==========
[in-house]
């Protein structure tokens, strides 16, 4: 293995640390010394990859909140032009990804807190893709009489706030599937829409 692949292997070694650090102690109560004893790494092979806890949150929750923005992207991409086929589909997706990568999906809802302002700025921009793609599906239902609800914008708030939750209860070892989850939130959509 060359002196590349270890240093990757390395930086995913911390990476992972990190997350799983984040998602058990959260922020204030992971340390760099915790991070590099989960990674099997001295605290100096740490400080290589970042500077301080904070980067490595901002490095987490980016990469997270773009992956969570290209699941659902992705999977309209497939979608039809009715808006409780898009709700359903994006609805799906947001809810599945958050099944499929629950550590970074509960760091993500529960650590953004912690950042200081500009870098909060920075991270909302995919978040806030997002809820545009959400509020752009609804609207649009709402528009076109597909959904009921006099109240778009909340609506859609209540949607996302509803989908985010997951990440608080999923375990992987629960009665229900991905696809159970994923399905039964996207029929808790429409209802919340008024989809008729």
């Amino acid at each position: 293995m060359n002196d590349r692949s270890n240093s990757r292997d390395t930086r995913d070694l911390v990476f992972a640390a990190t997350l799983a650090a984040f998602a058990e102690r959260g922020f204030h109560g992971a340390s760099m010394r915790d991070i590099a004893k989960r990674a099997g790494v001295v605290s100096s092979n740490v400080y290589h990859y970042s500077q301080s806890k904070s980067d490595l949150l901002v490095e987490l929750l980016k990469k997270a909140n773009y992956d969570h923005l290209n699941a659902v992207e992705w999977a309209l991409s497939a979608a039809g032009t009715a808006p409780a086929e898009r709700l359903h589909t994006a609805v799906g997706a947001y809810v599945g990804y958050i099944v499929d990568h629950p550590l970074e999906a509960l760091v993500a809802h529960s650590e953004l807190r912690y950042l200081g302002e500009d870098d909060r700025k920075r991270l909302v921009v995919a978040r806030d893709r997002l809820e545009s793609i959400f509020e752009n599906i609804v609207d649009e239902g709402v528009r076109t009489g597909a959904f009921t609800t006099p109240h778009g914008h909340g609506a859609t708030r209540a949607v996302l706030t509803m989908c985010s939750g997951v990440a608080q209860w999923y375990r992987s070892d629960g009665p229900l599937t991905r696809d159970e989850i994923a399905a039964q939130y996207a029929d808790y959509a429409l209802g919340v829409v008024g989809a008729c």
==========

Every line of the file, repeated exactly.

[in-house]
């Protein structure tokens, strides 16, 4: 293995640390010394990859909140032009990804807190893709009489706030599937829409 692949292997070694650090102690109560004893790494092979806890949150929750923005992207991409086929589909997706990568999906809802302002700025921009793609599906239902609800914008708030939750209860070892989850939130959509 060359002196590349270890240093990757390395930086995913911390990476992972990190997350799983984040998602058990959260922020204030992971340390760099915790991070590099989960990674099997001295605290100096740490400080290589970042500077301080904070980067490595901002490095987490980016990469997270773009992956969570290209699941659902992705999977309209497939979608039809009715808006409780898009709700359903994006609805799906947001809810599945958050099944499929629950550590970074509960760091993500529960650590953004912690950042200081500009870098909060920075991270909302995919978040806030997002809820545009959400509020752009609804609207649009709402528009076109597909959904009921006099109240778009909340609506859609209540949607996302509803989908985010997951990440608080999923375990992987629960009665229900991905696809159970994923399905039964996207029929808790429409209802919340008024989809008729």
């Amino acid at each position: 293995m060359n002196d590349r692949s270890n240093s990757r292997d390395t930086r995913d070694l911390v990476f992972a640390a990190t997350l799983a650090a984040f998602a058990e102690r959260g922020f204030h109560g992971a340390s760099m010394r915790d991070i590099a004893k989960r990674a099997g790494v001295v605290s100096s092979n740490v400080y290589h990859y970042s500077q301080s806890k904070s980067d490595l949150l901002v490095e987490l929750l980016k990469k997270a909140n773009y992956d969570h923005l290209n699941a659902v992207e992705w999977a309209l991409s497939a979608a039809g032009t009715a808006p409780a086929e898009r709700l359903h589909t994006a609805v799906g997706a947001y809810v599945g990804y958050i099944v499929d990568h629950p550590l970074e999906a509960l760091v993500a809802h529960s650590e953004l807190r912690y950042l200081g302002e500009d870098d909060r700025k920075r991270l909302v921009v995919a978040r806030d893709r997002l809820e545009s793609i959400f509020e752009n599906i609804v609207d649009e239902g709402v528009r076109t009489g597909a959904f009921t609800t006099p109240h778009g914008h909340g609506a859609t708030r209540a949607v996302l706030t509803m989908c985010s939750g997951v990440a608080q209860w999923y375990r992987s070892d629960g009665p229900l599937t991905r696809d159970e989850i994923a399905a039964q939130y996207a029929d808790y959509a429409l209802g919340v829409v008024g989809a008729c």